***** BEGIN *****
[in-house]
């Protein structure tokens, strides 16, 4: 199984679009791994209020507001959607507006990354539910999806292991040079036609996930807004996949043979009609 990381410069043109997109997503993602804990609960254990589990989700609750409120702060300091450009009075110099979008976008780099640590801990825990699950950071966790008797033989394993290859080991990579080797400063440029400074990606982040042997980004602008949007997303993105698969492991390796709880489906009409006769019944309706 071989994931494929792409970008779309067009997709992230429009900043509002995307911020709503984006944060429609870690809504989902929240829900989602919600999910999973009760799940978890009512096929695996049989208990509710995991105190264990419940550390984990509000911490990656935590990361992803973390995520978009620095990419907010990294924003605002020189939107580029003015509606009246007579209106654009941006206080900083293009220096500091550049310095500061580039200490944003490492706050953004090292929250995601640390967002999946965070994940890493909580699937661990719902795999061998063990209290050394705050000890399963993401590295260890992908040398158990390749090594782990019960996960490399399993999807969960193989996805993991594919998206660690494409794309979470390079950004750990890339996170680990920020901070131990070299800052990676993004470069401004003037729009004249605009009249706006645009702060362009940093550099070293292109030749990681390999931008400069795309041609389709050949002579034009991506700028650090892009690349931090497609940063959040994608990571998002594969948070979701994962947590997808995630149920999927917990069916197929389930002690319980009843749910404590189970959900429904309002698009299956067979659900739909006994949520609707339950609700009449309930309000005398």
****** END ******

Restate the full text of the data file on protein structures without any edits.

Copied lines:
[in-house]
């Protein structure tokens, strides 16, 4: 199984679009791994209020507001959607507006990354539910999806292991040079036609996930807004996949043979009609 990381410069043109997109997503993602804990609960254990589990989700609750409120702060300091450009009075110099979008976008780099640590801990825990699950950071966790008797033989394993290859080991990579080797400063440029400074990606982040042997980004602008949007997303993105698969492991390796709880489906009409006769019944309706 071989994931494929792409970008779309067009997709992230429009900043509002995307911020709503984006944060429609870690809504989902929240829900989602919600999910999973009760799940978890009512096929695996049989208990509710995991105190264990419940550390984990509000911490990656935590990361992803973390995520978009620095990419907010990294924003605002020189939107580029003015509606009246007579209106654009941006206080900083293009220096500091550049310095500061580039200490944003490492706050953004090292929250995601640390967002999946965070994940890493909580699937661990719902795999061998063990209290050394705050000890399963993401590295260890992908040398158990390749090594782990019960996960490399399993999807969960193989996805993991594919998206660690494409794309979470390079950004750990890339996170680990920020901070131990070299800052990676993004470069401004003037729009004249605009009249706006645009702060362009940093550099070293292109030749990681390999931008400069795309041609389709050949002579034009991506700028650090892009690349931090497609940063959040994608990571998002594969948070979701994962947590997808995630149920999927917990069916197929389930002690319980009843749910404590189970959900429904309002698009299956067979659900739909006994949520609707339950609700009449309930309000005398």